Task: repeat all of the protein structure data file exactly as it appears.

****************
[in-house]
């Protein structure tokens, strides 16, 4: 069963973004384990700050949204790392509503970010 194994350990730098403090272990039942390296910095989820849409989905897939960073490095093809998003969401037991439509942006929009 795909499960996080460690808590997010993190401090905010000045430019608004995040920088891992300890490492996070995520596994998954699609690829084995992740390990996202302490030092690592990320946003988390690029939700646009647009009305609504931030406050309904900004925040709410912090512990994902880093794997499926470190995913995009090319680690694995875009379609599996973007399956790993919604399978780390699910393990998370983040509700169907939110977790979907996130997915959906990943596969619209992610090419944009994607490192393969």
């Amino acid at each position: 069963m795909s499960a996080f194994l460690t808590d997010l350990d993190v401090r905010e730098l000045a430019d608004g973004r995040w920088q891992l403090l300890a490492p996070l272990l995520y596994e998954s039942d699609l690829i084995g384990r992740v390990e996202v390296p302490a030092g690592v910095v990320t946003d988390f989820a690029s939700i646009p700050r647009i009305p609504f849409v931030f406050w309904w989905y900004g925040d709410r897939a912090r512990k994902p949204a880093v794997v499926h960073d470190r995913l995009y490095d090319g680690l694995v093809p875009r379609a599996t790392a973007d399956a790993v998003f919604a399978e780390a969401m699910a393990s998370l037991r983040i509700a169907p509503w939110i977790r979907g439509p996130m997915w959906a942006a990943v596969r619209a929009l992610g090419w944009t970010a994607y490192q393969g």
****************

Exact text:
[in-house]
């Protein structure tokens, strides 16, 4: 069963973004384990700050949204790392509503970010 194994350990730098403090272990039942390296910095989820849409989905897939960073490095093809998003969401037991439509942006929009 795909499960996080460690808590997010993190401090905010000045430019608004995040920088891992300890490492996070995520596994998954699609690829084995992740390990996202302490030092690592990320946003988390690029939700646009647009009305609504931030406050309904900004925040709410912090512990994902880093794997499926470190995913995009090319680690694995875009379609599996973007399956790993919604399978780390699910393990998370983040509700169907939110977790979907996130997915959906990943596969619209992610090419944009994607490192393969």
């Amino acid at each position: 069963m795909s499960a996080f194994l460690t808590d997010l350990d993190v401090r905010e730098l000045a430019d608004g973004r995040w920088q891992l403090l300890a490492p996070l272990l995520y596994e998954s039942d699609l690829i084995g384990r992740v390990e996202v390296p302490a030092g690592v910095v990320t946003d988390f989820a690029s939700i646009p700050r647009i009305p609504f849409v931030f406050w309904w989905y900004g925040d709410r897939a912090r512990k994902p949204a880093v794997v499926h960073d470190r995913l995009y490095d090319g680690l694995v093809p875009r379609a599996t790392a973007d399956a790993v998003f919604a399978e780390a969401m699910a393990s998370l037991r983040i509700a169907p509503w939110i977790r979907g439509p996130m997915w959906a942006a990943v596969r619209a929009l992610g090419w944009t970010a994607y490192q393969g």